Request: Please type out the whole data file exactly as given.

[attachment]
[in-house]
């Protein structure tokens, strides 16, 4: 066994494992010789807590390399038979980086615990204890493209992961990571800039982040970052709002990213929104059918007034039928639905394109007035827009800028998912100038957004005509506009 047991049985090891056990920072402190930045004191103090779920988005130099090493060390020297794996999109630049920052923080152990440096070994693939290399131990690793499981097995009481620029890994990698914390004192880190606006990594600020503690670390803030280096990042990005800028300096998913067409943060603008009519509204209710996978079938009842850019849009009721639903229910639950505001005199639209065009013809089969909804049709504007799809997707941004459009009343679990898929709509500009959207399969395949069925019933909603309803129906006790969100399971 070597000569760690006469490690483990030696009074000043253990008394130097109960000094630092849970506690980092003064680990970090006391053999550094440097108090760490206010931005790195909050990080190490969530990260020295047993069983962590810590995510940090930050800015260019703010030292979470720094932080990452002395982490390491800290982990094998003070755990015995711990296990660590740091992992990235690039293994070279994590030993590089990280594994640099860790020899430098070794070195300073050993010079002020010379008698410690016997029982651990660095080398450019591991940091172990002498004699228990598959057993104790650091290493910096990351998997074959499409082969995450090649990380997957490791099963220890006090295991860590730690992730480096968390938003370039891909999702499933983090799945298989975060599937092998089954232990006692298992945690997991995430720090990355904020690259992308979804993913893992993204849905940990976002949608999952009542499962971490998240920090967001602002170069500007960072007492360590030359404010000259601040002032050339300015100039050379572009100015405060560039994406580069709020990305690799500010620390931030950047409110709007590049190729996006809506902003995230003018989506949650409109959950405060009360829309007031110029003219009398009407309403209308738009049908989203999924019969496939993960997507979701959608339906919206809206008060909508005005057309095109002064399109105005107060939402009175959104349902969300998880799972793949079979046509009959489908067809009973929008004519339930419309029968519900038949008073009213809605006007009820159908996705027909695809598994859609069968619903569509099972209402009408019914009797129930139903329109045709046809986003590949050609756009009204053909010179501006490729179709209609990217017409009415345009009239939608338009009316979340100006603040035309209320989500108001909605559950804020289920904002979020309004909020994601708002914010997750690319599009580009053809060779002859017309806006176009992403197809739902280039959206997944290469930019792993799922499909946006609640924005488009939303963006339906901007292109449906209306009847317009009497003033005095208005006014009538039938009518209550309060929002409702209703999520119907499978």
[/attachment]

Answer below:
[in-house]
């Protein structure tokens, strides 16, 4: 066994494992010789807590390399038979980086615990204890493209992961990571800039982040970052709002990213929104059918007034039928639905394109007035827009800028998912100038957004005509506009 047991049985090891056990920072402190930045004191103090779920988005130099090493060390020297794996999109630049920052923080152990440096070994693939290399131990690793499981097995009481620029890994990698914390004192880190606006990594600020503690670390803030280096990042990005800028300096998913067409943060603008009519509204209710996978079938009842850019849009009721639903229910639950505001005199639209065009013809089969909804049709504007799809997707941004459009009343679990898929709509500009959207399969395949069925019933909603309803129906006790969100399971 070597000569760690006469490690483990030696009074000043253990008394130097109960000094630092849970506690980092003064680990970090006391053999550094440097108090760490206010931005790195909050990080190490969530990260020295047993069983962590810590995510940090930050800015260019703010030292979470720094932080990452002395982490390491800290982990094998003070755990015995711990296990660590740091992992990235690039293994070279994590030993590089990280594994640099860790020899430098070794070195300073050993010079002020010379008698410690016997029982651990660095080398450019591991940091172990002498004699228990598959057993104790650091290493910096990351998997074959499409082969995450090649990380997957490791099963220890006090295991860590730690992730480096968390938003370039891909999702499933983090799945298989975060599937092998089954232990006692298992945690997991995430720090990355904020690259992308979804993913893992993204849905940990976002949608999952009542499962971490998240920090967001602002170069500007960072007492360590030359404010000259601040002032050339300015100039050379572009100015405060560039994406580069709020990305690799500010620390931030950047409110709007590049190729996006809506902003995230003018989506949650409109959950405060009360829309007031110029003219009398009407309403209308738009049908989203999924019969496939993960997507979701959608339906919206809206008060909508005005057309095109002064399109105005107060939402009175959104349902969300998880799972793949079979046509009959489908067809009973929008004519339930419309029968519900038949008073009213809605006007009820159908996705027909695809598994859609069968619903569509099972209402009408019914009797129930139903329109045709046809986003590949050609756009009204053909010179501006490729179709209609990217017409009415345009009239939608338009009316979340100006603040035309209320989500108001909605559950804020289920904002979020309004909020994601708002914010997750690319599009580009053809060779002859017309806006176009992403197809739902280039959206997944290469930019792993799922499909946006609640924005488009939303963006339906901007292109449906209306009847317009009497003033005095208005006014009538039938009518209550309060929002409702209703999520119907499978």